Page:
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We All Need Mentors
4 min read

We All Need Mentors

We All Need Mentors

Last weekend, Dom Holland, the outspoken and inspirational CEO of Fast, shared the following tweet:

I don't know Domm or his intention behind his tweet, but I couldn't disagree more with the basic message. This is generally bad advice and doesn't send the right message to the scores of founders who follow him. It's also a privileged perspective. There are millions of humans who need mentors far more than either Domm or I can even comprehend.

We shouldn't be shouting from the rooftops saying, "You don't need a mentor." Instead, we should be shouting: WE ALL NEED MENTORS. Not just one but a tribe of them with a range of achievements, skills, and experiences.

A mentor is simply an experienced and trusted advisor. They instill confidence. They inspire. They share stories. They providing a sounding board. They open their network. They help us see around corners. They push us. They lift us up when we're down. They recommend books. They provide input. They accelerate our learning and development. They make us better. They genuinely care about us.

Who doesn't want or need that?

I've been privileged to have worked with some incredible mentors over the years. Some are living. Some I've never met. Some are related to me. Some I've only met virtually. Some I've read and listened to. Some are formal. Some are informal. Some are my peers. Some are my elders. Some are aspirational. Some have blue collar jobs. Some are spiritual. Some are atheist. Some provide advice. Some just listen.

Here's my point: There are mentors and teachers everywhere. They come from different backgrounds and in different forms. Go beyond a pre-conception of what a mentor means. They can emerge from unexpected places and when you least expect it.

So where do you begin if you want to find a new mentor?

I typically start at my journal. Here are some prompts I rely upon to help me clearly articulate what I want to learn and who might be able to help.

  • What's behind my desire to find a mentor?
  • What are my short-and-long-term goals?
  • What skills and qualities do I want to cultivate?
  • Where do I want to be in five years? What gaps do I want to fill?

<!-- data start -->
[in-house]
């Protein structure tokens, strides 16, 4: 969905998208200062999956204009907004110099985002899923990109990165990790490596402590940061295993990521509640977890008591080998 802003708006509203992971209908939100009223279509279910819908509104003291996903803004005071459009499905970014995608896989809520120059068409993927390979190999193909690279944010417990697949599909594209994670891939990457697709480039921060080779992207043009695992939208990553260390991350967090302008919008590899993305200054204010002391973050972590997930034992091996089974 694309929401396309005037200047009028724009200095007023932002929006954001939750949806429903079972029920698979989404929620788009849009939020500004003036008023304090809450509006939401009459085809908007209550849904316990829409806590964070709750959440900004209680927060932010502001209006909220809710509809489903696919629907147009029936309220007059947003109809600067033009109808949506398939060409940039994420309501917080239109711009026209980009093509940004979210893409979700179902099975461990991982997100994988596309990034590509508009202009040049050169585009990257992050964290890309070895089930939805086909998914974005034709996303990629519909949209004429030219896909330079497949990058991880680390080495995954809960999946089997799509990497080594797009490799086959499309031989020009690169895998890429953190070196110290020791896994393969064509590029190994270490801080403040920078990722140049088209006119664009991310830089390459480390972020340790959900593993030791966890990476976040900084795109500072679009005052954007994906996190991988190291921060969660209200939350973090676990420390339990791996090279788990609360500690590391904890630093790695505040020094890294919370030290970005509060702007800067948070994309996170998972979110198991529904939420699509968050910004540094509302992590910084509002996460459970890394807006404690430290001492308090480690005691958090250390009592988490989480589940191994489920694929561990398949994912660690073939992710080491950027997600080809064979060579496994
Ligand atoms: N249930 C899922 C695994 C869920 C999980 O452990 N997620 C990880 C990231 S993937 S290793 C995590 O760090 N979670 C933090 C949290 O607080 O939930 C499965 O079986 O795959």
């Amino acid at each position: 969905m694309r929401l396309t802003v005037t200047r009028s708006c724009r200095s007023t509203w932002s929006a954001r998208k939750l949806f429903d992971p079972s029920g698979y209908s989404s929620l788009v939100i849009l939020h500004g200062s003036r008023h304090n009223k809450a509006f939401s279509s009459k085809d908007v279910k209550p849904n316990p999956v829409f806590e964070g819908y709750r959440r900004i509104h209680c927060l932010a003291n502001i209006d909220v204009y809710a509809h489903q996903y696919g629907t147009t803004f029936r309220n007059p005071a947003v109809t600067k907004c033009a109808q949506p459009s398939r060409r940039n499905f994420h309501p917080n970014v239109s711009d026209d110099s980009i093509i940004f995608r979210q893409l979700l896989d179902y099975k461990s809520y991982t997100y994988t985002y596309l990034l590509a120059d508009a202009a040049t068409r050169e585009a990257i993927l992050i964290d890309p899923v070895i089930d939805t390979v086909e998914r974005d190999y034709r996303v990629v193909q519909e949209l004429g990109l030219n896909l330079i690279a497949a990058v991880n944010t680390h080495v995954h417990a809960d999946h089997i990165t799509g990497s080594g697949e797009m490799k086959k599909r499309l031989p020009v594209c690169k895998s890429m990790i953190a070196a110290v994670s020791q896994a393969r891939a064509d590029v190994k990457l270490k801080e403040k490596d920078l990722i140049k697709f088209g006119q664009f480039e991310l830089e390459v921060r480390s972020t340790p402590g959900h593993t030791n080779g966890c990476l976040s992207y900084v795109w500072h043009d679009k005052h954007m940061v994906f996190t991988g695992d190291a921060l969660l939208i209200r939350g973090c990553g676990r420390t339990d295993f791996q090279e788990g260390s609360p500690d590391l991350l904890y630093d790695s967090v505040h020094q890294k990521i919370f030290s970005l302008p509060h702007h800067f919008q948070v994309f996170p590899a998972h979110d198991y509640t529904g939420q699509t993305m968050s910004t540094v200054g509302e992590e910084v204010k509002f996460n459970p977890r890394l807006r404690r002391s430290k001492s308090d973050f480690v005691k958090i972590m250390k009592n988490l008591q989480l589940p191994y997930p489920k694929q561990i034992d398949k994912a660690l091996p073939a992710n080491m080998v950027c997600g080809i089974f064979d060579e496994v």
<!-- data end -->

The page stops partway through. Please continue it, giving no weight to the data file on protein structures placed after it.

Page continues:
• What qualities do I want and value in a mentor?
  • Who do I respect and would love to learn from?
  • What accomplishments and experiences draw me towards this person?
  • Who is a few steps ahead of me in terms of where I want to go?
  • Who in my network can help me identify potential mentors?

If I don't have an existing relationship with a potential mentor, I rely upon my network for a warm intro. These are always most effective. Thoughtful and honest cold emails are usually the second best option. That's how I initially met Jerry Colonna. I poured my heart out to him. I was comfortable requesting an informal meeting because I was clear on why I was reaching out and what I hoped to achieve. We met two weeks later.

Many of my mentor relationships have started informally and grown organically over time. This allowed us to get to know each other and develop a relationship based on trust and mutual respect. With most things in life, I play the long game. I can't recommend this enough. Just like with finding a coach, fit and connection on both sides is so important. This shouldn't be rushed.

When I move to formalize a relationship, I articulate how frequently I'd like to meet and for how long. We usually connect once a month for 30-60 minutes in person or over Zoom. I also like to stay in touch virtually so I can send updates or burning questions as they arise. Expectation setting is really important. I can't stress this enough. Most people are busy. Make sure it works and is easy for them.

When there isn't a fit or I've been told no, I've taken it in stride. I always thank the person for their time and consideration. I also keep them posted on my progress through periodic emails. Building the relationship and leaving the door open is critical. You never know where it might lead. That approach has paid off for me many times over the last few decades.

Remember, this process can take several months. Be patient. It's well worth the investment of time, effort and energy. You'll never know what you learn about yourself, who you'll meet and what doors will open.

Mentors are not a panacea. You still need to put in the time and the hard work. You still need to make the tough decisions and take the risks. You still need to get a lucky break. However, when you find the right fit, they can be a real multiplier and change the trajectory of your life and career.

I can't even begin to thank the countless mentors and teachers who have believed and invested in me. This list includes far too many people to mention. I have a little bit of them within me. Each one has helped accelerate my life and career in their own way. I certainly wouldn't be the person I am today without their support, belief and counsel.

I'll end with this. My Twitter friend Jamie Russo couldn't have said it any better: people propel people. It takes a village to help us grow and bring our visions to life.

We all need mentors.

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